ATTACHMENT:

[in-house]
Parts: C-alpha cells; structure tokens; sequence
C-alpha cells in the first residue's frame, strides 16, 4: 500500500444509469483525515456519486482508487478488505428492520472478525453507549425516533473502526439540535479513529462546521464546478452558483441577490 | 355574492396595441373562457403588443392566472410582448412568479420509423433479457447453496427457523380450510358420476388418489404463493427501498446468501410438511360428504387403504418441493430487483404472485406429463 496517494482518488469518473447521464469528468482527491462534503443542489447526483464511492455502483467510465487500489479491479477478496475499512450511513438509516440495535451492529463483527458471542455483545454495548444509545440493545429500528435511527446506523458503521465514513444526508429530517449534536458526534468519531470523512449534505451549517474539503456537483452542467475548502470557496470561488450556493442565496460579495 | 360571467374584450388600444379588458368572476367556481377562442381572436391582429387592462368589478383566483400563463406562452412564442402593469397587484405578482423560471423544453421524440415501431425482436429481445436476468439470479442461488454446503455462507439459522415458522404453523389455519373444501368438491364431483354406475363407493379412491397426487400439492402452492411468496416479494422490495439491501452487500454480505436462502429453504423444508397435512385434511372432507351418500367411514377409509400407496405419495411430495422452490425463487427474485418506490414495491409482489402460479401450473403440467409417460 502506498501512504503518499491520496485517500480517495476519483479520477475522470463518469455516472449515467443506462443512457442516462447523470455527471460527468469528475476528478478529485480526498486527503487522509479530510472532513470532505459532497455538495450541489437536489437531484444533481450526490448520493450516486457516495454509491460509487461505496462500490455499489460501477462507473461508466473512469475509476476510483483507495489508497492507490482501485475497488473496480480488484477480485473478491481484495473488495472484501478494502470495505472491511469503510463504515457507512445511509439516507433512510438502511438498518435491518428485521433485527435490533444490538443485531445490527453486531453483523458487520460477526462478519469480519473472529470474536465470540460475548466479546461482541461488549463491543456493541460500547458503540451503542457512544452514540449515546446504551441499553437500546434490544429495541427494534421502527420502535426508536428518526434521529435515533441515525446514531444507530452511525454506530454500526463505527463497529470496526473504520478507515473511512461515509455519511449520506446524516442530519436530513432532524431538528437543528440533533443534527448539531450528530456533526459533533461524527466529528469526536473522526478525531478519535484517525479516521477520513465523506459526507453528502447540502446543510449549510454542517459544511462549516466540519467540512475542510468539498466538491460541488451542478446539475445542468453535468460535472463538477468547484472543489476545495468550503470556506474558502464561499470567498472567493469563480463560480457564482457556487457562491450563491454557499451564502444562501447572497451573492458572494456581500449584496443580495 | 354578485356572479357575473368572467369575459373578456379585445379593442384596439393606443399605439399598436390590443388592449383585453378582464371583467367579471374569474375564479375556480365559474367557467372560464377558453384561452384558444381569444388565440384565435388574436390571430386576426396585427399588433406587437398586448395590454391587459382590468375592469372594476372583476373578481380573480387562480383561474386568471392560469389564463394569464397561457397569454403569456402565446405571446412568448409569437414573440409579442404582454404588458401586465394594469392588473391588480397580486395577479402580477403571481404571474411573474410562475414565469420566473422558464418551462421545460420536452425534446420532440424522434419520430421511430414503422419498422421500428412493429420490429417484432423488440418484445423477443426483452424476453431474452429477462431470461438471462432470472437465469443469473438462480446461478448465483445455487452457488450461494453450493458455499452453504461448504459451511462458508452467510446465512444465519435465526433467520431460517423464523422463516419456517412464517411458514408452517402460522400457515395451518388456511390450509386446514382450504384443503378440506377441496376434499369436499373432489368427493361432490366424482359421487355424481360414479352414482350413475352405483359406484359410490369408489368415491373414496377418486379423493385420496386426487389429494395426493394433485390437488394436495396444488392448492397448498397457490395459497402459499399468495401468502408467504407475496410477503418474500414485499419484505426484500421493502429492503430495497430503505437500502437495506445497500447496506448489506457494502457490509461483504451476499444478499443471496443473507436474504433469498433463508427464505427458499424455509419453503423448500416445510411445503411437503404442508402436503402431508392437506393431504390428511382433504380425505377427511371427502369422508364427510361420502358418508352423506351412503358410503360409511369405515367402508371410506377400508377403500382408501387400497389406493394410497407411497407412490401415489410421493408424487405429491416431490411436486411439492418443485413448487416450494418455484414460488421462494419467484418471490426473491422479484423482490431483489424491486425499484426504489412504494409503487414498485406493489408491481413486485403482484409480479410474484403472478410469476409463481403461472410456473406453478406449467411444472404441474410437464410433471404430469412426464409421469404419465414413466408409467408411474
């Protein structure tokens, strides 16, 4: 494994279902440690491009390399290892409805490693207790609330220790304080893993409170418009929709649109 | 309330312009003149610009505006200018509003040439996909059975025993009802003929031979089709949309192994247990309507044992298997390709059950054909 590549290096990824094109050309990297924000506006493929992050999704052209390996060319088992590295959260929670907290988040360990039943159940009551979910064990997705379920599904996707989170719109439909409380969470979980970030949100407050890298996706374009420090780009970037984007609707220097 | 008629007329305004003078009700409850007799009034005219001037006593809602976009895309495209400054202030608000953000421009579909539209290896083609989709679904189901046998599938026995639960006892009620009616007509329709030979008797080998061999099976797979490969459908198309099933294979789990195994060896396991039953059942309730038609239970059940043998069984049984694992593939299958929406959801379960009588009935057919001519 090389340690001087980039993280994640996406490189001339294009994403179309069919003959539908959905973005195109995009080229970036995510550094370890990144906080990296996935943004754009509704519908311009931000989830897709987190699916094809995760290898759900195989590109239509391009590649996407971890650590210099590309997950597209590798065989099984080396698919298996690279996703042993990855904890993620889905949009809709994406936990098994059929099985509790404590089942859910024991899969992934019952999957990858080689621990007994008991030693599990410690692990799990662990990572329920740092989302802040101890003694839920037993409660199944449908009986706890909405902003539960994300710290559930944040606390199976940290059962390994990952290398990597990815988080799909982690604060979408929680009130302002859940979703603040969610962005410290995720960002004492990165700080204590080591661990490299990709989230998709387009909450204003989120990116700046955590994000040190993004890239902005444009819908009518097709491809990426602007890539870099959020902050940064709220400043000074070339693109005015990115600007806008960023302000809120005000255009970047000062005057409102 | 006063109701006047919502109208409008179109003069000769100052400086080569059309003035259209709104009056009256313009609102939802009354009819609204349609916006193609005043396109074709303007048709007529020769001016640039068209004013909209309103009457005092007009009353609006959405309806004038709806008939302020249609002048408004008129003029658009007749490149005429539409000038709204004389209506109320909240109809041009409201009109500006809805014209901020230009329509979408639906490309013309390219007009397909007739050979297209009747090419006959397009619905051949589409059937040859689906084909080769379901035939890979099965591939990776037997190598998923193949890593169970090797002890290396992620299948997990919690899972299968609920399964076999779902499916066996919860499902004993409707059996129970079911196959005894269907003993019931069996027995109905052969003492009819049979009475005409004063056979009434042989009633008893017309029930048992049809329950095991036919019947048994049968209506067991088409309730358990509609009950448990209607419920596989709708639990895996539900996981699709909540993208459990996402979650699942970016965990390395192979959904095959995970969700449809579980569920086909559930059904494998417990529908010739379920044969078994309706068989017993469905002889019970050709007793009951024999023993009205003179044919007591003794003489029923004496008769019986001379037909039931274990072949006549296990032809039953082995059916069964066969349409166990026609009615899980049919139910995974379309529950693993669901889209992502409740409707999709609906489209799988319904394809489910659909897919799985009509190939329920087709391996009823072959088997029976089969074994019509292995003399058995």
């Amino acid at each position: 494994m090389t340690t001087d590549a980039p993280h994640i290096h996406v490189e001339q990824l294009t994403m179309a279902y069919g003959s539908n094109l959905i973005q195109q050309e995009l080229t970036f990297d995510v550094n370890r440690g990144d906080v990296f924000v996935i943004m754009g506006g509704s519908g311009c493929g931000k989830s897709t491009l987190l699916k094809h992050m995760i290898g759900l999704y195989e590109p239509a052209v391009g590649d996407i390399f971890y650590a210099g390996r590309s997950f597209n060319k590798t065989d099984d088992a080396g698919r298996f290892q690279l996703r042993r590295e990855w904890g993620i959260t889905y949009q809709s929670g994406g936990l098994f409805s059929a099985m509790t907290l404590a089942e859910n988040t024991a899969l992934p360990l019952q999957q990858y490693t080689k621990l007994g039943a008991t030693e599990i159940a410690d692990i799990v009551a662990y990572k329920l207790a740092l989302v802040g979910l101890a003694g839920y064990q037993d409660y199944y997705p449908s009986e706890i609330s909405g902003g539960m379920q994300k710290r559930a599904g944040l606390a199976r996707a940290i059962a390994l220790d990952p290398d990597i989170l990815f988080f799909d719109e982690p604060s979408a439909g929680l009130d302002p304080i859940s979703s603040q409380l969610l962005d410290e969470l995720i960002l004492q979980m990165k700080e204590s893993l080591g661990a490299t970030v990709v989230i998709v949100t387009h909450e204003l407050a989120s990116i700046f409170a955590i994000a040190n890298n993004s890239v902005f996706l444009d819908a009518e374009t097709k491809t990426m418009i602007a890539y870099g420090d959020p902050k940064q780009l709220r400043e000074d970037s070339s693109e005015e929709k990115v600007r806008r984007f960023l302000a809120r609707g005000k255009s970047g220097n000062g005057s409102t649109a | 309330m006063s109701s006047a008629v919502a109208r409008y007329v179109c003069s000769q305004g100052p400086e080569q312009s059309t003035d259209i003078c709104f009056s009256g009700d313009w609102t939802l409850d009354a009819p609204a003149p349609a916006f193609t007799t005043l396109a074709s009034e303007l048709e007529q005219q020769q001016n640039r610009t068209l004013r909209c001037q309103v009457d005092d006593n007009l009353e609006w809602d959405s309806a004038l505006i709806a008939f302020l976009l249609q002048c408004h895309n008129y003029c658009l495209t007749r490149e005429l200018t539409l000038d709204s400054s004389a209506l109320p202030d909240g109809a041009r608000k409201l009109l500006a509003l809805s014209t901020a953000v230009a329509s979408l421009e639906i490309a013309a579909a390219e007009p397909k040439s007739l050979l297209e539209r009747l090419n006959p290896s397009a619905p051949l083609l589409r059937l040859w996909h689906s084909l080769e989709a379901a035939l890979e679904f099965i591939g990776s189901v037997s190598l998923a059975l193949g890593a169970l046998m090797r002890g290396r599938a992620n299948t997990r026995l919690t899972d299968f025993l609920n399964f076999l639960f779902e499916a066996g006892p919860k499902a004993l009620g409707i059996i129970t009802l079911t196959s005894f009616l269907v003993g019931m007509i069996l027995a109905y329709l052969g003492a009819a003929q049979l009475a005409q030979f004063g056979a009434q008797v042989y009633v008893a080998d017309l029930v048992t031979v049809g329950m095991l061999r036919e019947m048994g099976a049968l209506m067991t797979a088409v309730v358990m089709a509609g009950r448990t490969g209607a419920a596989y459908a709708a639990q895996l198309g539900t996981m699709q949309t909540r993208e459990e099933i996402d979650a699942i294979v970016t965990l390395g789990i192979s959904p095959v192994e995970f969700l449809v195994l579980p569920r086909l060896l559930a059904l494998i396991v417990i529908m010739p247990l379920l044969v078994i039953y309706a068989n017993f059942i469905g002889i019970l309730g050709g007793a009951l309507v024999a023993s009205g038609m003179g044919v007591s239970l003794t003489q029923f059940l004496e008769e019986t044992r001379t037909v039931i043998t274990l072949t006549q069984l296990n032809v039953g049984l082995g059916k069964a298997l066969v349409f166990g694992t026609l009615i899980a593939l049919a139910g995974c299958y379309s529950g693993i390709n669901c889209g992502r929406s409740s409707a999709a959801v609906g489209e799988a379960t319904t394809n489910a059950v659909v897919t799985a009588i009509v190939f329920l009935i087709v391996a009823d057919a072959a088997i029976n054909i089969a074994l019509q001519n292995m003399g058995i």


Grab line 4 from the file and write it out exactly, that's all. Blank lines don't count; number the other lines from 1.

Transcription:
């Protein structure tokens, strides 16, 4: 494994279902440690491009390399290892409805490693207790609330220790304080893993409170418009929709649109 | 309330312009003149610009505006200018509003040439996909059975025993009802003929031979089709949309192994247990309507044992298997390709059950054909 590549290096990824094109050309990297924000506006493929992050999704052209390996060319088992590295959260929670907290988040360990039943159940009551979910064990997705379920599904996707989170719109439909409380969470979980970030949100407050890298996706374009420090780009970037984007609707220097 | 008629007329305004003078009700409850007799009034005219001037006593809602976009895309495209400054202030608000953000421009579909539209290896083609989709679904189901046998599938026995639960006892009620009616007509329709030979008797080998061999099976797979490969459908198309099933294979789990195994060896396991039953059942309730038609239970059940043998069984049984694992593939299958929406959801379960009588009935057919001519 090389340690001087980039993280994640996406490189001339294009994403179309069919003959539908959905973005195109995009080229970036995510550094370890990144906080990296996935943004754009509704519908311009931000989830897709987190699916094809995760290898759900195989590109239509391009590649996407971890650590210099590309997950597209590798065989099984080396698919298996690279996703042993990855904890993620889905949009809709994406936990098994059929099985509790404590089942859910024991899969992934019952999957990858080689621990007994008991030693599990410690692990799990662990990572329920740092989302802040101890003694839920037993409660199944449908009986706890909405902003539960994300710290559930944040606390199976940290059962390994990952290398990597990815988080799909982690604060979408929680009130302002859940979703603040969610962005410290995720960002004492990165700080204590080591661990490299990709989230998709387009909450204003989120990116700046955590994000040190993004890239902005444009819908009518097709491809990426602007890539870099959020902050940064709220400043000074070339693109005015990115600007806008960023302000809120005000255009970047000062005057409102 | 006063109701006047919502109208409008179109003069000769100052400086080569059309003035259209709104009056009256313009609102939802009354009819609204349609916006193609005043396109074709303007048709007529020769001016640039068209004013909209309103009457005092007009009353609006959405309806004038709806008939302020249609002048408004008129003029658009007749490149005429539409000038709204004389209506109320909240109809041009409201009109500006809805014209901020230009329509979408639906490309013309390219007009397909007739050979297209009747090419006959397009619905051949589409059937040859689906084909080769379901035939890979099965591939990776037997190598998923193949890593169970090797002890290396992620299948997990919690899972299968609920399964076999779902499916066996919860499902004993409707059996129970079911196959005894269907003993019931069996027995109905052969003492009819049979009475005409004063056979009434042989009633008893017309029930048992049809329950095991036919019947048994049968209506067991088409309730358990509609009950448990209607419920596989709708639990895996539900996981699709909540993208459990996402979650699942970016965990390395192979959904095959995970969700449809579980569920086909559930059904494998417990529908010739379920044969078994309706068989017993469905002889019970050709007793009951024999023993009205003179044919007591003794003489029923004496008769019986001379037909039931274990072949006549296990032809039953082995059916069964066969349409166990026609009615899980049919139910995974379309529950693993669901889209992502409740409707999709609906489209799988319904394809489910659909897919799985009509190939329920087709391996009823072959088997029976089969074994019509292995003399058995």